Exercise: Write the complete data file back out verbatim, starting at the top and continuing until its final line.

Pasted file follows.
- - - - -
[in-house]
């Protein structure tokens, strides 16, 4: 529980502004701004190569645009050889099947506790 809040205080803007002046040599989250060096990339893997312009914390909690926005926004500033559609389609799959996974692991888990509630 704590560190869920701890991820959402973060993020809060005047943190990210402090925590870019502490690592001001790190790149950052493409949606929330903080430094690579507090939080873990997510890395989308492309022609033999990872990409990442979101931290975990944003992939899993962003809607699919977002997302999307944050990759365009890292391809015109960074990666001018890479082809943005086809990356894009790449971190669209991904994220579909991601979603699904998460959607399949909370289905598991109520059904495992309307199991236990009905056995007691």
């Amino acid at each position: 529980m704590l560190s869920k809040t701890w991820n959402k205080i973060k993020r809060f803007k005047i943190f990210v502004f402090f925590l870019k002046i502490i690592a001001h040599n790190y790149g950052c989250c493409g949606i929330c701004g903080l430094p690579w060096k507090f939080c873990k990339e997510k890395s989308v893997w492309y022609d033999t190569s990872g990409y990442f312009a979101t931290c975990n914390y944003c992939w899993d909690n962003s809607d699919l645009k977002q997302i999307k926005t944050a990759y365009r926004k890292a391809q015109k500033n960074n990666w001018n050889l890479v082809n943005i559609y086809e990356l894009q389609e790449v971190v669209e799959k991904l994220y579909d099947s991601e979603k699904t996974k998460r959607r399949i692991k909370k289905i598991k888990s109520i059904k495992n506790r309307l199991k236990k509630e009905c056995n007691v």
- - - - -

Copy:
[in-house]
């Protein structure tokens, strides 16, 4: 529980502004701004190569645009050889099947506790 809040205080803007002046040599989250060096990339893997312009914390909690926005926004500033559609389609799959996974692991888990509630 704590560190869920701890991820959402973060993020809060005047943190990210402090925590870019502490690592001001790190790149950052493409949606929330903080430094690579507090939080873990997510890395989308492309022609033999990872990409990442979101931290975990944003992939899993962003809607699919977002997302999307944050990759365009890292391809015109960074990666001018890479082809943005086809990356894009790449971190669209991904994220579909991601979603699904998460959607399949909370289905598991109520059904495992309307199991236990009905056995007691």
């Amino acid at each position: 529980m704590l560190s869920k809040t701890w991820n959402k205080i973060k993020r809060f803007k005047i943190f990210v502004f402090f925590l870019k002046i502490i690592a001001h040599n790190y790149g950052c989250c493409g949606i929330c701004g903080l430094p690579w060096k507090f939080c873990k990339e997510k890395s989308v893997w492309y022609d033999t190569s990872g990409y990442f312009a979101t931290c975990n914390y944003c992939w899993d909690n962003s809607d699919l645009k977002q997302i999307k926005t944050a990759y365009r926004k890292a391809q015109k500033n960074n990666w001018n050889l890479v082809n943005i559609y086809e990356l894009q389609e790449v971190v669209e799959k991904l994220y579909d099947s991601e979603k699904t996974k998460r959607r399949i692991k909370k289905i598991k888990s109520i059904k495992n506790r309307l199991k236990k509630e009905c056995n007691v």